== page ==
Finally, demand-side efficiency is addressed through regulatory standards and energy savings targets. A government program aims at reducing energy intensity (energy per unit of GDP) by 8%–10% annually in key sectors. Advanced energy savings technologies will be introduced from 2020 through 2030, including the replacement of heating boilers in thousands of buildings, upgrading electric motors and water pumps operated by the Ministry of Agriculture, and outlawing the importation of inefficient household appliances. Demand-side efficiency benefits will especially accrue to the commercial sector as these initiatives help to modernize energy-intensive industries over time, allowing for cost savings and increasing global competitiveness.
The implementation of the reforms will result in significant, targeted improvements in the electricity sector for Uzbekistan. The combination of policy actions can help to address the country’s overarching development objective, inclusive and market-led power sector development. As part of the process, the policies will enable competition, facilitate private investment, and enhance governance, accountability, and financial sustainability, while driving operational efficiency. These outcomes are vital to sustaining long-term economic growth.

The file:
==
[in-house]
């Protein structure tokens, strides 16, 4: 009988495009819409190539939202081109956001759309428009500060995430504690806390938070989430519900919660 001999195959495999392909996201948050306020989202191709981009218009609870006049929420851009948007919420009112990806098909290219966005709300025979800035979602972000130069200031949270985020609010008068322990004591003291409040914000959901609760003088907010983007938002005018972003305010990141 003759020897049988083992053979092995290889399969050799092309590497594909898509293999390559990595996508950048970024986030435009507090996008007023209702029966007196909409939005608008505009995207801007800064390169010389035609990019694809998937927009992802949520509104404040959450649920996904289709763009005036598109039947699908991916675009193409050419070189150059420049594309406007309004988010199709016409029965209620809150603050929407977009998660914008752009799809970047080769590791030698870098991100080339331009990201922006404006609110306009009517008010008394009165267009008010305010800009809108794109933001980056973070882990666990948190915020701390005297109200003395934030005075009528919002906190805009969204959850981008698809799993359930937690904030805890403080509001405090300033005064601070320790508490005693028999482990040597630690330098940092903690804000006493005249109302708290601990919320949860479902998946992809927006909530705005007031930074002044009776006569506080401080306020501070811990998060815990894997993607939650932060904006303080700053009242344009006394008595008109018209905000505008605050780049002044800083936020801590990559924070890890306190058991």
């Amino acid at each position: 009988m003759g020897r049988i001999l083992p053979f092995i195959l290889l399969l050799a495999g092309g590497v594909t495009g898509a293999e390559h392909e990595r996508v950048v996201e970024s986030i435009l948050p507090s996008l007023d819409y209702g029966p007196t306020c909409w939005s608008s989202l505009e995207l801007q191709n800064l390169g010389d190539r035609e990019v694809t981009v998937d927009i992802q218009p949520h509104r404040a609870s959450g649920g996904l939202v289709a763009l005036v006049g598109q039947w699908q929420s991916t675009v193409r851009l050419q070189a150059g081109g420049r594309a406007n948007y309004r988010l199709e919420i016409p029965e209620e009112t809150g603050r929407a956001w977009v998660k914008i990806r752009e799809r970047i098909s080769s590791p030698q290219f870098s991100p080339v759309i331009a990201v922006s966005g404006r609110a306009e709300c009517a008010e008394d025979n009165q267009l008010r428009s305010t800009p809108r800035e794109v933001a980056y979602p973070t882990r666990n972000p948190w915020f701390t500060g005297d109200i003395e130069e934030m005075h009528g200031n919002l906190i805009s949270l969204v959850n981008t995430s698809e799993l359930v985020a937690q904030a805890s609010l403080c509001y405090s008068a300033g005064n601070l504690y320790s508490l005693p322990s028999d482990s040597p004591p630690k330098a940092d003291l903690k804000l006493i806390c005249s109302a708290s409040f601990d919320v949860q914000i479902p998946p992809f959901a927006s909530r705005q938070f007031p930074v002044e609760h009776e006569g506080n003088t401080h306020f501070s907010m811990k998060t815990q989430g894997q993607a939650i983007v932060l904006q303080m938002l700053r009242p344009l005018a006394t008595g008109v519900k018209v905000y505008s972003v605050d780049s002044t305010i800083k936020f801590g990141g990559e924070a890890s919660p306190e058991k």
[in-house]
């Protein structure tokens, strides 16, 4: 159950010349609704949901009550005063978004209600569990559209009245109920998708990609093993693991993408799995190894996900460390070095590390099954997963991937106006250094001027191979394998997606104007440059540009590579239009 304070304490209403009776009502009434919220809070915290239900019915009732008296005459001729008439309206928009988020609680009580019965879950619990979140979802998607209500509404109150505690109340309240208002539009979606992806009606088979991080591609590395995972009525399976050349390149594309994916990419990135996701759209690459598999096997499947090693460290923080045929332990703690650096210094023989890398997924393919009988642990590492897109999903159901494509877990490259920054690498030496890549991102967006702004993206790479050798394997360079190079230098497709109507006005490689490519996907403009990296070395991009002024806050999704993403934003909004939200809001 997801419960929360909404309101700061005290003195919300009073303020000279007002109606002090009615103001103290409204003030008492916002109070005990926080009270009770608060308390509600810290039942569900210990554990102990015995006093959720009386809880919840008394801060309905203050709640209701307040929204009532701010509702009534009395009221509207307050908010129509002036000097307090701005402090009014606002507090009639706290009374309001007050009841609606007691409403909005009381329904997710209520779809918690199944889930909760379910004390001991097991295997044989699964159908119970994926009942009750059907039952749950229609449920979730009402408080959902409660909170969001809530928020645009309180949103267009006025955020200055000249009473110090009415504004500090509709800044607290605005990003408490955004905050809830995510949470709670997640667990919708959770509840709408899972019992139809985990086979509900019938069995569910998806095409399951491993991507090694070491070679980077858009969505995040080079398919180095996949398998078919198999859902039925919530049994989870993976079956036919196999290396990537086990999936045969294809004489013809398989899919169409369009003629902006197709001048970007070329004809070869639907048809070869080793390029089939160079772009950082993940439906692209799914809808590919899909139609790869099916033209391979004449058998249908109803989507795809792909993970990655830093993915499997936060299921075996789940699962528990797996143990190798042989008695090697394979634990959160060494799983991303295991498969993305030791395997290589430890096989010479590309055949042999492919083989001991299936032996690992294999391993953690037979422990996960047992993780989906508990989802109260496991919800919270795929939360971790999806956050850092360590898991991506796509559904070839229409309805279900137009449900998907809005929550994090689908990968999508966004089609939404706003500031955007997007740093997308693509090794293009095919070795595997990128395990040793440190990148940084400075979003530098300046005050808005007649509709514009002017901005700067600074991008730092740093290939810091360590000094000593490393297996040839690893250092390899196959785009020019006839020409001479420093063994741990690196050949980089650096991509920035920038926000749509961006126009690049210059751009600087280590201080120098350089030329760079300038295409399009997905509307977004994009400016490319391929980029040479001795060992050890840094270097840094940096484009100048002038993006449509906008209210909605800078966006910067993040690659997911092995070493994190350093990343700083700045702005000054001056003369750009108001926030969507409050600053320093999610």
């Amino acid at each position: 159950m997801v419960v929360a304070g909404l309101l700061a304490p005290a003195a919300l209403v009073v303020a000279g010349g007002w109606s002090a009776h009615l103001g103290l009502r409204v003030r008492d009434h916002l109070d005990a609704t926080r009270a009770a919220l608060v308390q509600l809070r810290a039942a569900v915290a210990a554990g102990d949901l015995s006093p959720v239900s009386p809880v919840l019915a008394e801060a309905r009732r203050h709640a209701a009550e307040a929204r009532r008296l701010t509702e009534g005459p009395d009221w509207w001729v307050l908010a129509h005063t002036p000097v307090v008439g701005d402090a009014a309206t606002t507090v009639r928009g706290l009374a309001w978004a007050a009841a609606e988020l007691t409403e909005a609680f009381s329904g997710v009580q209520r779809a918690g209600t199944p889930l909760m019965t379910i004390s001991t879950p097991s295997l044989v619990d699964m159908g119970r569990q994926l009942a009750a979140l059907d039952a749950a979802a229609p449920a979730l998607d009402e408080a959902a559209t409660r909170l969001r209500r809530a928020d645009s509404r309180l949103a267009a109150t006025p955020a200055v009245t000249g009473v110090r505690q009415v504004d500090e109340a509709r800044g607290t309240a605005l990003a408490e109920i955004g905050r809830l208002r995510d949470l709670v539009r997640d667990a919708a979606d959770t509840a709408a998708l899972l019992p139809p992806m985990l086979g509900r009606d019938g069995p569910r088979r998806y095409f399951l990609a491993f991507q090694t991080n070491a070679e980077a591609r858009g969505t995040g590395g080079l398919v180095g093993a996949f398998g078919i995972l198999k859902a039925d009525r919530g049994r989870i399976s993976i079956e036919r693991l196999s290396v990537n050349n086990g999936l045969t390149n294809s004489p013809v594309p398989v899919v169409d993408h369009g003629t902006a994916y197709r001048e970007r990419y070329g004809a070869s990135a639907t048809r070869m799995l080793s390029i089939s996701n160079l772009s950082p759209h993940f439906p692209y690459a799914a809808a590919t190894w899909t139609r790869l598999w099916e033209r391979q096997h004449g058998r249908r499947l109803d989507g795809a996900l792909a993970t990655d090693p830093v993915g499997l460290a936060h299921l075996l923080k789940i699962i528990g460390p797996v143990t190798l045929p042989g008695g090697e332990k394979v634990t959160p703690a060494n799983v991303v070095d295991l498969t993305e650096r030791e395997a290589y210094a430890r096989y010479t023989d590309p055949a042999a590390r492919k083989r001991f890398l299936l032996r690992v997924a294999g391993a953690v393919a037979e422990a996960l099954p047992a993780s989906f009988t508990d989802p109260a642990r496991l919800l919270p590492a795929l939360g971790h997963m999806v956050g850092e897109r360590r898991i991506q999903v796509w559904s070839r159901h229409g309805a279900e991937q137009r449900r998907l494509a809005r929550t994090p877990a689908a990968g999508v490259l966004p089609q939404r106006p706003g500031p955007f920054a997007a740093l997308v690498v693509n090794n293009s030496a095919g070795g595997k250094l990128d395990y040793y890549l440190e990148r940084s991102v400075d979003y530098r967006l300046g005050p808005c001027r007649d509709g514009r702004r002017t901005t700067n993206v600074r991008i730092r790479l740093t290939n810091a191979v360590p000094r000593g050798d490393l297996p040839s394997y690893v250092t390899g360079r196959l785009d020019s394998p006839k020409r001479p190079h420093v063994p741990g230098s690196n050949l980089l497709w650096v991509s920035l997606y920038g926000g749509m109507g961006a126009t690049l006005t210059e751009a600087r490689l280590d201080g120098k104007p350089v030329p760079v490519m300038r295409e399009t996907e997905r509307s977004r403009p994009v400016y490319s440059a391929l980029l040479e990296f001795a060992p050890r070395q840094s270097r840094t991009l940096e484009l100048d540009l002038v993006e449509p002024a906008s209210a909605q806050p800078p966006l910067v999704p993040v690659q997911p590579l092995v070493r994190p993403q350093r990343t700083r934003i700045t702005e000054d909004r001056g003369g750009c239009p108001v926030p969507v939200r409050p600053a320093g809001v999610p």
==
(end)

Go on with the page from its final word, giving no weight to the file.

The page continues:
The complete economic assessment can be viewed here, and all documents related to the program can be found here.
 ADB. 2020. Program Economic Assessment, Power Sector Reform (Subprogram 1) (RRP UZB 54269).
 Total incremental and non-incremental benefits are $3.31 billion over 10 years, against costs of 1.8 billion. The discount rate used was 9%.
 The social value of carbon is measured as $36.3 beginning in 2016; an inflation factor of 2% is added for subsequent years.
Richard Swanson, Ph.D.
Asset valuation and project finance expert, specializing in financial and economic analysis of civil infrastructure assets.